Not all of the ideas within Bees blend well nor fully make sense. In one scene, Honey and Shoerope engage in an apple bobbing contest and the music dulls each time they dunk their heads below water. The intent is likely to put the audience in the water with the pair, but there doesn’t seem to be a need for it to happen beyond a desire to experiment with sound. As it adds nothing to the moment and is never used again, it stands out, thus potentially breaking the audience from the action. Similarly, as central characters are introduced, they’re briefly frozen as if captured in a sepia-toned photograph. This aspect fits nicely with the overall design of the film and does wonders for the audience in signifying who – among all of the partygoers – is really worth our attention. That said, these characters also receive brief vignettes to serve as background which offer up a chance to see these characters outside of the party: observing them shooting clay pigeons, selecting costumes for the party, or serving as Hitler’s wingman (one of those, “you need to see it” moments). While these glimpses are valuable to answer questions known or unknown, the fact that each vignette is sped up and features a modern punk-rock sound breaks from the traditional feel of the rest of the film. If the intent is to accentuate the vignettes, it does that in spades, but it’s also a heavy distraction from the rest of the film as the tones are utterly disparate. Jack Eve is clearly a man inspired by the likes of Baz Luhrmann, Guy Ritchie, and the previously mentioned Gilbert and Sullivan. Sometimes Bees benefits from these stylistic flourishes, though they mainly don’t pay off in the way he clearly envisioned.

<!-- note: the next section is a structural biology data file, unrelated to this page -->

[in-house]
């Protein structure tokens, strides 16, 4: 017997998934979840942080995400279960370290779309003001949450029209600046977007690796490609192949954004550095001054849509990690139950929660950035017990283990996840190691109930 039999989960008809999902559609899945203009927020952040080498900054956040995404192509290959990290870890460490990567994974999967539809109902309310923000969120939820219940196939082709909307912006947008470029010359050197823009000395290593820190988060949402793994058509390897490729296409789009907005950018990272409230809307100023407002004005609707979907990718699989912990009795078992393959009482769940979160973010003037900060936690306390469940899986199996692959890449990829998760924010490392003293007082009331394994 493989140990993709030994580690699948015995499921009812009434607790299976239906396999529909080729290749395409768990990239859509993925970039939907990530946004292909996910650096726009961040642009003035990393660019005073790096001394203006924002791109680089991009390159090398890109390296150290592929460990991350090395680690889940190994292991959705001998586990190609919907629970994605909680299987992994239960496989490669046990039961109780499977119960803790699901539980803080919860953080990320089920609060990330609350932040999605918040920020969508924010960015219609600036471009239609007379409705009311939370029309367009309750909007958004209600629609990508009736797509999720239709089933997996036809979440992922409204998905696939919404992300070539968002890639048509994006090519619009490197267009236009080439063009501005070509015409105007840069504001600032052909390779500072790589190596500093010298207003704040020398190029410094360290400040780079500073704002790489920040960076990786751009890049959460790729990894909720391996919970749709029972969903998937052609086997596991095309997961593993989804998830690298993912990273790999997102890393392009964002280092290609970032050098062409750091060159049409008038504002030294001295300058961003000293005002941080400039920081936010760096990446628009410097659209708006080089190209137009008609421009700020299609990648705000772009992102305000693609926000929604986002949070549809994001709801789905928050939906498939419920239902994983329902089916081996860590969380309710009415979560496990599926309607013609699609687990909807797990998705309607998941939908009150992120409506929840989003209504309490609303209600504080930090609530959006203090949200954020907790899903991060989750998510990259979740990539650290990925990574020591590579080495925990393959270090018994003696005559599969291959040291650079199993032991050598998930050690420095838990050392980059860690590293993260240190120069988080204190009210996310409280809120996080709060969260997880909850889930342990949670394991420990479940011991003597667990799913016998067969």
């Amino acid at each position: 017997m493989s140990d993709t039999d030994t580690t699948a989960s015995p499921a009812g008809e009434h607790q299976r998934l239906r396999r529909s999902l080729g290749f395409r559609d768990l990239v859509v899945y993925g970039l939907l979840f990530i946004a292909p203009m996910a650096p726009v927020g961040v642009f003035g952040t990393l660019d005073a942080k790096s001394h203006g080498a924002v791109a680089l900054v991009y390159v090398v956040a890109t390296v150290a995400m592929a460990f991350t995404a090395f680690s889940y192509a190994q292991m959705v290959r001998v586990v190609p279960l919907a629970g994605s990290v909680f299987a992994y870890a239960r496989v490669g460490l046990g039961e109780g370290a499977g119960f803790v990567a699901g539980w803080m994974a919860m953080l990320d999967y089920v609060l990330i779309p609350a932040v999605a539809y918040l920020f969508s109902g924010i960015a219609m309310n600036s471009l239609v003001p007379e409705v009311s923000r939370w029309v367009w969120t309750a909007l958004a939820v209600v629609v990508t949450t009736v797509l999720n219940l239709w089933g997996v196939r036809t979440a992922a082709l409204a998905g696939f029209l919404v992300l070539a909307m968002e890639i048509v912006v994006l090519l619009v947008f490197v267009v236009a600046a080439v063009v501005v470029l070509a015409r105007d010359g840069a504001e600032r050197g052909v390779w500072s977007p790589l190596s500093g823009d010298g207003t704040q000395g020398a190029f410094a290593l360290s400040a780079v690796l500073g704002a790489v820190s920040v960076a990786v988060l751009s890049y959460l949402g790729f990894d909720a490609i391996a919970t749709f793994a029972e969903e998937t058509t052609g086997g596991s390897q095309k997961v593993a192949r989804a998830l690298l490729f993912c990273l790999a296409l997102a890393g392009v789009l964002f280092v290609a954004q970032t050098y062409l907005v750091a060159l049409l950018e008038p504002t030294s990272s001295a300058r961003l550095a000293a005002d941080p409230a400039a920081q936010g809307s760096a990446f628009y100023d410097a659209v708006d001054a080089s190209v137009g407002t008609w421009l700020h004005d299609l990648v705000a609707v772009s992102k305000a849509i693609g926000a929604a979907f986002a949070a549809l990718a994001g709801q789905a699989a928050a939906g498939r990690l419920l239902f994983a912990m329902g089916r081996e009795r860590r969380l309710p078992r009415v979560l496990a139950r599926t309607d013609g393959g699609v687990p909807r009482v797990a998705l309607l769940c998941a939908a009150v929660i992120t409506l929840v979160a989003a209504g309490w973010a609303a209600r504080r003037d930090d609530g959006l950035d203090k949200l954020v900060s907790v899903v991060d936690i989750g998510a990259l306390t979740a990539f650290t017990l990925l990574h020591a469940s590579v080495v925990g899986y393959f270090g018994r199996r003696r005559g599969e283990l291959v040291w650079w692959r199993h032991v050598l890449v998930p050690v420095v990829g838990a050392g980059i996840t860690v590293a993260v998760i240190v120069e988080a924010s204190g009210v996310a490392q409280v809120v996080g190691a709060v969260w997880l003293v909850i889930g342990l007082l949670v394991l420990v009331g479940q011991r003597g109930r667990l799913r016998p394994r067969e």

For a second feature debut, Jack Eve demonstrates some serious zeal for cinema. While it gets to be a bit too much – perhaps a little overzealous in the attempts to do everything at once – Bees Make Honey is, at its core, a clever noir that just gets gummed up by some of the genre mashing. In particular, as a film that establishes itself as a film noir, the delivery is far more farcical. Despite struggling against the inconsistency, the performances are fun, the characters are ridiculous, and the narrative maintains enough surprises to keep you locked in until the party’s over.
Final Score: 3.5 out of 5.